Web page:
Samsung’s Galaxy S5 launch is just around the corner, the “Unpacked 5” event is set to be happening on Monday 24 February at Mobile World Congress 2014 in Barcelona, and it’s thought the Galaxy S5 will be the star of the show, if rumours, logical deduction and a healthy dose of assumption prove to be correct. While not everything is known down to the last detail, and even the broad brush strokes which have been extensively and consistently rumoured have not been officially confirmed, we do have a picture of what the Galaxy S5 will be like, and by this stage in the game it’s not unreasonable to think a lot of it will turn out to be true. So how does this perceived Galaxy S5 compare to its immediate predecessor, the Galaxy S4? We thought it’d be interesting to take a look based on what we’ve heard from the rumour mill, partly to see how far the Galaxy S5 may have come, but also as it’ll still be intriguing to see how much was correct or incorrect when the official product actually emerges soon.
Design & Display
While the phone’s design and display features are two distinct elements, in truth they’re also utterly inseparable – you can’t have a smartphone without a touchscreen, and the size of the touchscreen goes a long way to dictating the shape, handling properties and other design elements of the device.
Samsung’s Galaxy S4 packed a 5-inch Super AMOLED display with a full HD 1080p resolution at 441 pixels-per-inch (ppi). This provided excellent image quality with a sharp, bright and colourful picture with great contrast. The size was also nice, being both large enough to give an enjoyable multimedia viewing experience but not so large as to become unwieldy in the hand. The Galaxy S4 managed to add this larger display without expanding the previous Galaxy S3’s proportions much at all, instead the bezel simply got narrower, which gave the added effect of a more streamlined appearance.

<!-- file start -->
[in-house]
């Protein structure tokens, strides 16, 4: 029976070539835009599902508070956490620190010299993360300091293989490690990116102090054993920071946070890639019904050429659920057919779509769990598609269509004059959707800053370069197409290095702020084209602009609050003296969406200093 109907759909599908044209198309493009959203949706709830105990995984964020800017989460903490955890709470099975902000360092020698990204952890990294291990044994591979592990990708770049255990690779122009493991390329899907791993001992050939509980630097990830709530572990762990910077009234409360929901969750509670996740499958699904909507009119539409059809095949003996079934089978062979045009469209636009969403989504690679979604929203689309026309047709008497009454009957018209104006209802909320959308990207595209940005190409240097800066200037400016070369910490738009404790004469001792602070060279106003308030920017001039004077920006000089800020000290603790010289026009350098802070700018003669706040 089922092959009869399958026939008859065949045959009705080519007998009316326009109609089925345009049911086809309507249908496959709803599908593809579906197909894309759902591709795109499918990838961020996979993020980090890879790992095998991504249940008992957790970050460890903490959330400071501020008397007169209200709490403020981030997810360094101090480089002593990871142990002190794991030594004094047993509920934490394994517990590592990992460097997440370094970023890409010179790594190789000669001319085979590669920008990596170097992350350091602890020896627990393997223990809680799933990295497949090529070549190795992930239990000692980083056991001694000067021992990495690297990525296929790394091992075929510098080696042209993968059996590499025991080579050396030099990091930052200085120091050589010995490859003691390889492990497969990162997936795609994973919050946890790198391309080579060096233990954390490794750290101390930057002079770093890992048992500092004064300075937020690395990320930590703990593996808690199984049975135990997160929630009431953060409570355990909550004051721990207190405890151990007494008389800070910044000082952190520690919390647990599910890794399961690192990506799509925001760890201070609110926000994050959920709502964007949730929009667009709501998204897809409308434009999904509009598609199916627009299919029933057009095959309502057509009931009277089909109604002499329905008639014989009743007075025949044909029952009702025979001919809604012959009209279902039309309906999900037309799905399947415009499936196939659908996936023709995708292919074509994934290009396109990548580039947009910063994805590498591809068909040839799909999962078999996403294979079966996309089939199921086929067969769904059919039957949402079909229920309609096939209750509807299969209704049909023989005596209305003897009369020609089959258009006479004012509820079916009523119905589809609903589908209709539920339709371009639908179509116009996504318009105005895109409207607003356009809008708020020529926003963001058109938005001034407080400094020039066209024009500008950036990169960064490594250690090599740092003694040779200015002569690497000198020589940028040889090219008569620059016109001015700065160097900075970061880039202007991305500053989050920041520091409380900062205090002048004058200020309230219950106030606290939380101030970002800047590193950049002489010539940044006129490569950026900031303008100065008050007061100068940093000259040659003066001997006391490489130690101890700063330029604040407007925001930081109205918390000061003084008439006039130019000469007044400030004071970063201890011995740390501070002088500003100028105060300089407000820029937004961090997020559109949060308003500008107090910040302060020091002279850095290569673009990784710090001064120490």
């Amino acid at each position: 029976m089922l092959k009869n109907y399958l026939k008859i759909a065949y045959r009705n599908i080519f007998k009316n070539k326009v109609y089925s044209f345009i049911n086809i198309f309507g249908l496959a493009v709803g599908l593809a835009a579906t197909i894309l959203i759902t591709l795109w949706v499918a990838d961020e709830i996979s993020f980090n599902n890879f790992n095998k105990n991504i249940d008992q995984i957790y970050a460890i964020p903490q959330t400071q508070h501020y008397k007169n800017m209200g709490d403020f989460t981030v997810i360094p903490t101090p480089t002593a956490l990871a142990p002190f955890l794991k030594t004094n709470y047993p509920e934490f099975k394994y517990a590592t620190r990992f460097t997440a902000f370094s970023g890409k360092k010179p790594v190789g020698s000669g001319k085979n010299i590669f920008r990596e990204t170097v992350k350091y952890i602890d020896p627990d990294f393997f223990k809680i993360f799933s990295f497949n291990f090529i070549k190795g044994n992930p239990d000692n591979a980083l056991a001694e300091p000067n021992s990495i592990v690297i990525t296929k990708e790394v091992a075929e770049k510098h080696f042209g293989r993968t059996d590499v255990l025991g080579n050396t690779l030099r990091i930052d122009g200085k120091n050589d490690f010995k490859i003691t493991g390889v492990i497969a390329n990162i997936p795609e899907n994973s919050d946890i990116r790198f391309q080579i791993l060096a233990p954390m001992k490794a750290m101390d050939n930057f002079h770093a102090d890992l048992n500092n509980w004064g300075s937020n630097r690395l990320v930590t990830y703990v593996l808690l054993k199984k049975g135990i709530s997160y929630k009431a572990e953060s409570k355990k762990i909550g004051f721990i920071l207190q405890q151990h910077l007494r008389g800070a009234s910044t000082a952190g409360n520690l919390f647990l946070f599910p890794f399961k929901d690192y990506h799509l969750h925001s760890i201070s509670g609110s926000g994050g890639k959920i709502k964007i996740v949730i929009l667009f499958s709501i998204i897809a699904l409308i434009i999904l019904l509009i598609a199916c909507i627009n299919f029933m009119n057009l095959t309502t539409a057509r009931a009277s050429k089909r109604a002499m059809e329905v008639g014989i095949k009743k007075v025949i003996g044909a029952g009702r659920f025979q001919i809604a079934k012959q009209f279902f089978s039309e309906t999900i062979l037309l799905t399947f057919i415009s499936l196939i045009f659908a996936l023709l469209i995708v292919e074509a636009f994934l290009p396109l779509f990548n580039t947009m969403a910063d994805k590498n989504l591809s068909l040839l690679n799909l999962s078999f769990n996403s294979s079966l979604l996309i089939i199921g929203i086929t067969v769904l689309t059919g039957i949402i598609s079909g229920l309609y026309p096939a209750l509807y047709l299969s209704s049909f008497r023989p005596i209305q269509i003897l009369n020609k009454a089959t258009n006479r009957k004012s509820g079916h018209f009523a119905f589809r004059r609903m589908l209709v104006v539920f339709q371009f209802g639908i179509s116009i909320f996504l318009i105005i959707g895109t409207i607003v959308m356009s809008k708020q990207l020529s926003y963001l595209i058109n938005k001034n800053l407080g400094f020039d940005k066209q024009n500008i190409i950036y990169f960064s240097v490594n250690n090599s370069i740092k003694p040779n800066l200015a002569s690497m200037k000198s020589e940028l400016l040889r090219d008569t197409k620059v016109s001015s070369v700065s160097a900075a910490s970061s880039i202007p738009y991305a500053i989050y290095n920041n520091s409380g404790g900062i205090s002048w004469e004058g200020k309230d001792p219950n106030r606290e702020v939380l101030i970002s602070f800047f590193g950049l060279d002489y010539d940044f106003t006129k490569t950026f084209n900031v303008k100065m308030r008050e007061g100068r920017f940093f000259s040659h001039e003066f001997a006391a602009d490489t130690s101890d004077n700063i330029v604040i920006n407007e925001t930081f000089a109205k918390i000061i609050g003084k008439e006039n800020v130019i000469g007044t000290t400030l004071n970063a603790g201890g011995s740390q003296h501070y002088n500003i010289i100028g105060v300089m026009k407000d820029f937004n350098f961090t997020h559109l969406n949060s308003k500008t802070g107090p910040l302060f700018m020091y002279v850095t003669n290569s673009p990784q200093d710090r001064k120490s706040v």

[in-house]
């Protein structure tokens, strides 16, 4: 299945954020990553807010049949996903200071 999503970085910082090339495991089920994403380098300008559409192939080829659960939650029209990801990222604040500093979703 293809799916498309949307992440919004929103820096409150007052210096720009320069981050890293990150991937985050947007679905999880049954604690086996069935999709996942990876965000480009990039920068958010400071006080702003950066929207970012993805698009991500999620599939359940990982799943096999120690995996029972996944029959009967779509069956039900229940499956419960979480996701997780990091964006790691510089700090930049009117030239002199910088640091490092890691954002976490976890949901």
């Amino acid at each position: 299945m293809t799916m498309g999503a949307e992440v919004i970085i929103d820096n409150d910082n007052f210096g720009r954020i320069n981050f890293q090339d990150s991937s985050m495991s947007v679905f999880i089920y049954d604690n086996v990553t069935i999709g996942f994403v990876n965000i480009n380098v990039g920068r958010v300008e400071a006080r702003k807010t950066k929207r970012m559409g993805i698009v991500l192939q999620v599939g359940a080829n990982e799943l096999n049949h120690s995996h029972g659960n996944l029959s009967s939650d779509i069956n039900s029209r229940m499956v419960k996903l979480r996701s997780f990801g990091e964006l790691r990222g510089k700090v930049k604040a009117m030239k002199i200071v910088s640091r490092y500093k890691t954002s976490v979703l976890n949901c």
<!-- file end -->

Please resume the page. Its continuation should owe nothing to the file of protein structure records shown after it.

With the Galaxy S5, the most consistent rumours point to a 5.25-inch display, barely much bigger than the Galaxy S4. Again, thin bezel trickery is alluded to for this version, so don’t expect the chassis to get much larger either, though some small expansion is perhaps unavoidable.
There are rumours of multiple versions of the Galaxy S5, however, which means we have seen several sets of specs. It’s thought there may be a mid-range model with a similar 1080p resolution to the Galaxy S4, as well as a higher-end premium edition boasting a 2K Ultra HD or QHD resolution somewhere in the region of 2560x1440 pixels and with a pixel density as high as 560ppi.
There’s also plenty of rumour-debate on the subject of the screen tech itself. While some sources seem to imply the Super AMOLED is staying put, there’s also been some talk of types of advanced LCD coming in as a replacement, the so-called Low Temperature PolySilicon (LTPS) LCD and PLS LCD (Samsung’s Plane-to-Line Switching tech, seen notably on the Nexus 10) are two such possible candidates.
The other subject of much discussion is that of build materials. The Galaxy S4 had a fairly uninspiring build and design made with Samsung’s usual shiny plastic, giving a cheap look and feel even if, durability wise it wasn’t too bad at all.
Allegations of a metal-built Galaxy S5 are now very long-in-the-tooth, but throughout the whole rumour cycle there have also been plenty of contradictory claims that the plastic will stay in one form or another, although since the Galaxy Note 3 there’s been a lot of movement from Samsung on its soft-touch, faux leather plastic back panels and some think we’ll see this on the S5 too.
Amongst the suggestions for two possible new handsets there have been rumours saying one will be plastic and the other metal, while some have said both will be plastic. Some reports even claimed a metal frame surrounded by plastic panels. Of the metals named as possible build materials both aluminium and steel have been mentioned, though not just any old steel – diamond coated stuff, apparently. There’s also been on and off talk of Carbon Fibre, on occasion, and potentially waterproofing certifications.